Some interior designers are traditionalists, some are modernists and some, like Peter Leonard, just love to mix things up. At his three-storey house in Bermondsey, a Greek revival villa built in the first two years of Queen Victoria's reign, he put the neglected building back to its original state down to the last architrave then had fun adding a contemporary Italian chair here, a 19th century military chest there.
"In this house it's all about getting the architectural detailing right then giving it a modern layer. One makes the other more interesting. I like to hang an abstract painting above a period fireplace that is dressed with antique candlesticks then add discreet, modern lighting. I don't want repro lights hanging all over the place just because I'm living in a period home," he says.
Thus in the first-floor double reception room, he installed two white marble chimneypieces made to his own design, based on a late Regency example he'd found. "I had the marble distressed and added a pair of original cast iron grates I found in an architectural salvage yard, so hopefully they look original to the house."
'I love to hang an abstract painting above a period fireplace dressed with antique candlesticks'
He chose an oak floor because he wanted a wood that would have been used in an English house at that time. A traditional George Smith mohair ottoman and devore velvet armchair contrast with a B & B Italia sofa to which Leonard stays faithful (usually, each time he moves, he has a major furniture cull). "The sofa is a constant because it is in separate units, so I'm able to cobble together a different configuration each time."
Above one fireplace is a striking Miro lithograph. "Once I was selling a house, the buyers couldn't afford the money," he explains, "so they suggested making up the deficit with the Miro, and I've had it ever since." The house is, in fact, peppered with modern British art. He loves abstracts in particular and has the pick of artworks that he buys for his art gallery/ coffee shop SoBo, in Tower Bridge Road, which is run and owned by his partner Martin Mathurin. "I think modern art stops a room looking self-conscious."
A John Piper glazed ceramic plate decorates the white bathroom — a mix of CP Hart and bathstore.com — a playful Hockney livens up the guest bedroom and two wiry figures by French artist Yanne Kintgen, with what look like visual expletives above their heads, stand atop the marble fireplace in the sitting room: "I liked them because they look like two people having a row."
On the ground floor, he knocked out the wall between the kitchen and dining room but conditional to planning permission was leaving a section of the wall on either side, so it was apparent that there were originally two rooms.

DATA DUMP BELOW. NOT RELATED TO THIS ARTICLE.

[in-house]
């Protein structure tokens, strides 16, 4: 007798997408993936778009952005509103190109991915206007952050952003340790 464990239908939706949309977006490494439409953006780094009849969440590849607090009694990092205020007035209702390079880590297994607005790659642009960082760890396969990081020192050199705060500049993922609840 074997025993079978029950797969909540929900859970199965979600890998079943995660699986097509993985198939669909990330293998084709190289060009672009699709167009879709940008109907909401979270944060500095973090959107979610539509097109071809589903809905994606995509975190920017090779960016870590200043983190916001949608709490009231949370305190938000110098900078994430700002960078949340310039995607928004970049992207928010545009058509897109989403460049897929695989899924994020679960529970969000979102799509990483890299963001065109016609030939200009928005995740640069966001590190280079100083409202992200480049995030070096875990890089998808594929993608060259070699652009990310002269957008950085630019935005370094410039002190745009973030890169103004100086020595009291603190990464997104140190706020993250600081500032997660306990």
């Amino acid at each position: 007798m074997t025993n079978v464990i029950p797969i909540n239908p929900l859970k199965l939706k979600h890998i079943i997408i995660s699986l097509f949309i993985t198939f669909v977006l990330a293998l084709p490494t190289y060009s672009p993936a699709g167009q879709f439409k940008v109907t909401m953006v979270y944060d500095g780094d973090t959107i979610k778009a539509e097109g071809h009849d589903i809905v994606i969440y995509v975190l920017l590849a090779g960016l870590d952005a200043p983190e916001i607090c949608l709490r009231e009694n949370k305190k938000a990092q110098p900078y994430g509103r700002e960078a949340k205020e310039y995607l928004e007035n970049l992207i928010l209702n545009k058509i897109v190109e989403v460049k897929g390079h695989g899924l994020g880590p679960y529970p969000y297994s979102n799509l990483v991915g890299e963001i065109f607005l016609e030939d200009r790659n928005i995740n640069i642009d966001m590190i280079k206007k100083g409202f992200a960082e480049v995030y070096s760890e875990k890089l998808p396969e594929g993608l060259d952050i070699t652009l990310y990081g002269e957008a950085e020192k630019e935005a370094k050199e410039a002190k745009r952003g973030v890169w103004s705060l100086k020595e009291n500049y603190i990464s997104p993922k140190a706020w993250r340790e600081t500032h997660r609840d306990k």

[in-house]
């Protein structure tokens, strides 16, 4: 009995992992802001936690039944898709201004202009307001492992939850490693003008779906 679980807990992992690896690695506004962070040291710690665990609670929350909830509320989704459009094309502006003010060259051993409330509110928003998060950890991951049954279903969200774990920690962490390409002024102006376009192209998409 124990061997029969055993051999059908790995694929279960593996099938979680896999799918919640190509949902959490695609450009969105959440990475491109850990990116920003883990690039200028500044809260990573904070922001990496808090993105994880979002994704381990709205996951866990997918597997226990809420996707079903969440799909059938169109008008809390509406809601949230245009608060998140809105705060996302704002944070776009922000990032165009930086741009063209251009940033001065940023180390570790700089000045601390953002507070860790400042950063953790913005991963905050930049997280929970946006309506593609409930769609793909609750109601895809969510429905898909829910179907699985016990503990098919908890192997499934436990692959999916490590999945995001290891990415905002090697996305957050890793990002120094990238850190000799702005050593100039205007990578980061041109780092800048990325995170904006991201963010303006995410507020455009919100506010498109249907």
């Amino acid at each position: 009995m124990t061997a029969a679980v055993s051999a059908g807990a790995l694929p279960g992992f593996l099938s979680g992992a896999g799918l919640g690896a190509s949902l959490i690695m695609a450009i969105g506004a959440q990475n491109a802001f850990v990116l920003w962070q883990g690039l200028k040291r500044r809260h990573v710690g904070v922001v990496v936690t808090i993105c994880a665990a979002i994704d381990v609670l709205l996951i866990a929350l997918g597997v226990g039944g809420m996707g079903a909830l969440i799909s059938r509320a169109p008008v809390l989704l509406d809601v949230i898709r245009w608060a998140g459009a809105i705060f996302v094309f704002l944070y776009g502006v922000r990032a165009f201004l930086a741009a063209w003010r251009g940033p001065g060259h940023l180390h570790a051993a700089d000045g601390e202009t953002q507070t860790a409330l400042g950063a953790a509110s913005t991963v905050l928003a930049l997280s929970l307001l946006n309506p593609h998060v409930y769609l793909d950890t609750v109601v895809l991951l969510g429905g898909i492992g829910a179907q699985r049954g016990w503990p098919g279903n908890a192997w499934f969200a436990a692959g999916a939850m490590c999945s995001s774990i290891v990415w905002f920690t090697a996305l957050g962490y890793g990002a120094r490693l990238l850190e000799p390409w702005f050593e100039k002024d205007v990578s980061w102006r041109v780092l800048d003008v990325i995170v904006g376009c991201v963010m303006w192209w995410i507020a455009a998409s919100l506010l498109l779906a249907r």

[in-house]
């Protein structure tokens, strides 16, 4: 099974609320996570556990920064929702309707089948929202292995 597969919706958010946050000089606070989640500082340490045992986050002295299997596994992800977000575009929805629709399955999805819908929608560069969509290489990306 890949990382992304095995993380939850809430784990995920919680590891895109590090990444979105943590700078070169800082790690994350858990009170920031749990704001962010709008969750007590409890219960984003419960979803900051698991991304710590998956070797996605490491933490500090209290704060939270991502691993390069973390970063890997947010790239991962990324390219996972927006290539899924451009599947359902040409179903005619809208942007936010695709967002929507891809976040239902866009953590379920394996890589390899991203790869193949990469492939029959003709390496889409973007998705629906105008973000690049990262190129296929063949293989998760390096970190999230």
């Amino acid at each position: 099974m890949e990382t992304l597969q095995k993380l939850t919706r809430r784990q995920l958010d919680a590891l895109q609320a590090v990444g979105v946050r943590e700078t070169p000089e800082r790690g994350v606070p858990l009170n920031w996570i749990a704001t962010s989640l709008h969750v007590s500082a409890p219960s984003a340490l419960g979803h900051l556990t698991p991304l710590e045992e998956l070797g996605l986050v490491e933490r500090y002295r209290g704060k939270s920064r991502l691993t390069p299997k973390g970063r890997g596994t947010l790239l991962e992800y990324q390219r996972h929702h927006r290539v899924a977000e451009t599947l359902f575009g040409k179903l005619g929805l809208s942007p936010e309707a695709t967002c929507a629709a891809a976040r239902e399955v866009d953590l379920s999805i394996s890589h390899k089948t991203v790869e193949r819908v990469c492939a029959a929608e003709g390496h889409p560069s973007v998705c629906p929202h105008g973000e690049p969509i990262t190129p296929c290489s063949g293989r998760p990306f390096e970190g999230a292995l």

He replaced the old black cast iron range tucked snugly into a chimney arch with a Smeg cooker and added a 19th century cabinet that he stripped back to the original wood. "I wouldn't like it on its own but I chose it because of the contrast between the two."
The floor is his modern take on the traditional flagstone: large square ceramic tiles laid brick-fashion. The kitchen units look a million dollars but are a crafty patchwork job. "I bought basic cheap white kitchen units, added some good-looking stainless steel handles, got my joinery firm to make up some stained oak panels, then had a stainless steel fabricator make up the tops. So I got the look I wanted for peanuts."
'Modern art stops any interior looking too self-concious'
His favourite room is clearly the garden room. A former coalshed come outhouse, it used to have a mud floor, a bricked-up chimneybreast and a tiny louvred window. Now it has the original wide pine flooring filched from the kitchen, a fireplace with wood-burning stove and two french windows with Indian linen curtains that can be drawn to make the room extra snug.
There is an atmospheric Thirties portrait above the fireplace, Donghia's tobacco-brown grasscloth lining the walls, two vintage leather wing chairs with mohair throw and best of all, an 18thcentury English oak bureau with cubbyholes and a secret well where Leonard stashes his seed packets and plant labels: the ultimate potting bench.
In the hallway is a grandfather clock that Leonard bought in pieces from Lots Road and meticulously restored. "There is nothing nicer than sitting in the garden room, reading quietly, and hearing the steady, reassuring tick-tock. The only trouble is, when it chimes on the hour it wakes you up with a start."
HOW TO GET THE LOOK
Buy modern contemporary art at SoBo (020 7403 5080)
Commission Peter Leonard (020 7064 9495)
Reception room fireplaces made by The English Chimneypiece (01322 619090; www.english-chimneypiece.co.uk)
Faux croc leather "Suitcase" chairs by Minotti at the European Design Centre (020
7323 3233; www.edcplc.com)
Flowers throughout the house by Amanda Austin (020-7351 3151; www.amandaaustinflowers.co.uk)
Ceramic kitchen floor tiles from Reed Harris (020 7736 7511; www.reedharris.co.uk)
Pictures by Elizabeth Zeschin